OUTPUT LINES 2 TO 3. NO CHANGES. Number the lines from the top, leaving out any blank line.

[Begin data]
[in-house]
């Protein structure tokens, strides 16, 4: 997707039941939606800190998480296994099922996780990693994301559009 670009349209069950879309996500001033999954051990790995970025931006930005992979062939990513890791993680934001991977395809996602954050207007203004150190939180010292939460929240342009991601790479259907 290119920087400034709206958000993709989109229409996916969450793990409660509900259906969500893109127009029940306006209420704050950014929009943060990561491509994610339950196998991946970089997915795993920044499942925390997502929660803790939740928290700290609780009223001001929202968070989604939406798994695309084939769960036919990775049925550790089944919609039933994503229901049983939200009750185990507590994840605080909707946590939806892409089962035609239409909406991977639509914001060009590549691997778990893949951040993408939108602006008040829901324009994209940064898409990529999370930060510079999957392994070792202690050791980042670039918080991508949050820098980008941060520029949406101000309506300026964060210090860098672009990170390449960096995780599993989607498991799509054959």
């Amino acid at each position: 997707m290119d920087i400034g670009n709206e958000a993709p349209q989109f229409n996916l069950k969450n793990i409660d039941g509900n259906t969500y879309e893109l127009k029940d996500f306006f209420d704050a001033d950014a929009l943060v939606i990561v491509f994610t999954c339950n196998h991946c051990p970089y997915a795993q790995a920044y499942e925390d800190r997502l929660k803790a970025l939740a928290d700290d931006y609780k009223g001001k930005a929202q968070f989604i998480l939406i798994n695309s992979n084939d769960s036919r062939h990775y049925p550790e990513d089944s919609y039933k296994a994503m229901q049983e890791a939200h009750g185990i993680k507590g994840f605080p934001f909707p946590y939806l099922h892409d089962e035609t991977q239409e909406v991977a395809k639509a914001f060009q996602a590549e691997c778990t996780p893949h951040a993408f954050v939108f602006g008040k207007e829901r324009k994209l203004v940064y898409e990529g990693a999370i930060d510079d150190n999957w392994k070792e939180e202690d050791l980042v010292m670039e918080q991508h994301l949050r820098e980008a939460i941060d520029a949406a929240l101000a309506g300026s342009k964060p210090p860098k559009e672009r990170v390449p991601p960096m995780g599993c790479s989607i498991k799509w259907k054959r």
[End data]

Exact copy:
């Protein structure tokens, strides 16, 4: 997707039941939606800190998480296994099922996780990693994301559009 670009349209069950879309996500001033999954051990790995970025931006930005992979062939990513890791993680934001991977395809996602954050207007203004150190939180010292939460929240342009991601790479259907 290119920087400034709206958000993709989109229409996916969450793990409660509900259906969500893109127009029940306006209420704050950014929009943060990561491509994610339950196998991946970089997915795993920044499942925390997502929660803790939740928290700290609780009223001001929202968070989604939406798994695309084939769960036919990775049925550790089944919609039933994503229901049983939200009750185990507590994840605080909707946590939806892409089962035609239409909406991977639509914001060009590549691997778990893949951040993408939108602006008040829901324009994209940064898409990529999370930060510079999957392994070792202690050791980042670039918080991508949050820098980008941060520029949406101000309506300026964060210090860098672009990170390449960096995780599993989607498991799509054959």
């Amino acid at each position: 997707m290119d920087i400034g670009n709206e958000a993709p349209q989109f229409n996916l069950k969450n793990i409660d039941g509900n259906t969500y879309e893109l127009k029940d996500f306006f209420d704050a001033d950014a929009l943060v939606i990561v491509f994610t999954c339950n196998h991946c051990p970089y997915a795993q790995a920044y499942e925390d800190r997502l929660k803790a970025l939740a928290d700290d931006y609780k009223g001001k930005a929202q968070f989604i998480l939406i798994n695309s992979n084939d769960s036919r062939h990775y049925p550790e990513d089944s919609y039933k296994a994503m229901q049983e890791a939200h009750g185990i993680k507590g994840f605080p934001f909707p946590y939806l099922h892409d089962e035609t991977q239409e909406v991977a395809k639509a914001f060009q996602a590549e691997c778990t996780p893949h951040a993408f954050v939108f602006g008040k207007e829901r324009k994209l203004v940064y898409e990529g990693a999370i930060d510079d150190n999957w392994k070792e939180e202690d050791l980042v010292m670039e918080q991508h994301l949050r820098e980008a939460i941060d520029a949406a929240l101000a309506g300026s342009k964060p210090p860098k559009e672009r990170v390449p991601p960096m995780g599993c790479s989607i498991k799509w259907k054959r």